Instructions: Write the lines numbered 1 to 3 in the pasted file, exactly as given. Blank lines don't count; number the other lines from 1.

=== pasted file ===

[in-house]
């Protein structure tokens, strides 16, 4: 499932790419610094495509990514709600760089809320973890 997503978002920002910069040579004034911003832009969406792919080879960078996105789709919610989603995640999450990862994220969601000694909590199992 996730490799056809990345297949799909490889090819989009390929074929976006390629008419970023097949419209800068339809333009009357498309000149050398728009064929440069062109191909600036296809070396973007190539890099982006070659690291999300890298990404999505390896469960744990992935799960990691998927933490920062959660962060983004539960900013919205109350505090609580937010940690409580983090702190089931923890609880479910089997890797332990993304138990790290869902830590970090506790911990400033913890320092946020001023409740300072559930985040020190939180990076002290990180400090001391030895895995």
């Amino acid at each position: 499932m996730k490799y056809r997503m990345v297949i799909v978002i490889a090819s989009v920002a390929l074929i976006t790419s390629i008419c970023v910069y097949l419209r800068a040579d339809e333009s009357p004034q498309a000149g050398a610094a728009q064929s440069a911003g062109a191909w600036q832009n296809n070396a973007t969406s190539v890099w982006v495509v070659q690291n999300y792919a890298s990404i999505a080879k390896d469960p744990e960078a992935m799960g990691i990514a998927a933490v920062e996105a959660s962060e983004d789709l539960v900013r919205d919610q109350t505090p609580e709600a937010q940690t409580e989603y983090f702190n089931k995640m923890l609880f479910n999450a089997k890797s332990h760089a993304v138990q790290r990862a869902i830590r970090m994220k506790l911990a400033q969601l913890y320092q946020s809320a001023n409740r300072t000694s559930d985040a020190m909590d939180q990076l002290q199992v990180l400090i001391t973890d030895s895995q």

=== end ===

[in-house]
């Protein structure tokens, strides 16, 4: 499932790419610094495509990514709600760089809320973890 997503978002920002910069040579004034911003832009969406792919080879960078996105789709919610989603995640999450990862994220969601000694909590199992 996730490799056809990345297949799909490889090819989009390929074929976006390629008419970023097949419209800068339809333009009357498309000149050398728009064929440069062109191909600036296809070396973007190539890099982006070659690291999300890298990404999505390896469960744990992935799960990691998927933490920062959660962060983004539960900013919205109350505090609580937010940690409580983090702190089931923890609880479910089997890797332990993304138990790290869902830590970090506790911990400033913890320092946020001023409740300072559930985040020190939180990076002290990180400090001391030895895995």
């Amino acid at each position: 499932m996730k490799y056809r997503m990345v297949i799909v978002i490889a090819s989009v920002a390929l074929i976006t790419s390629i008419c970023v910069y097949l419209r800068a040579d339809e333009s009357p004034q498309a000149g050398a610094a728009q064929s440069a911003g062109a191909w600036q832009n296809n070396a973007t969406s190539v890099w982006v495509v070659q690291n999300y792919a890298s990404i999505a080879k390896d469960p744990e960078a992935m799960g990691i990514a998927a933490v920062e996105a959660s962060e983004d789709l539960v900013r919205d919610q109350t505090p609580e709600a937010q940690t409580e989603y983090f702190n089931k995640m923890l609880f479910n999450a089997k890797s332990h760089a993304v138990q790290r990862a869902i830590r970090m994220k506790l911990a400033q969601l913890y320092q946020s809320a001023n409740r300072t000694s559930d985040a020190m909590d939180q990076l002290q199992v990180l400090i001391t973890d030895s895995q």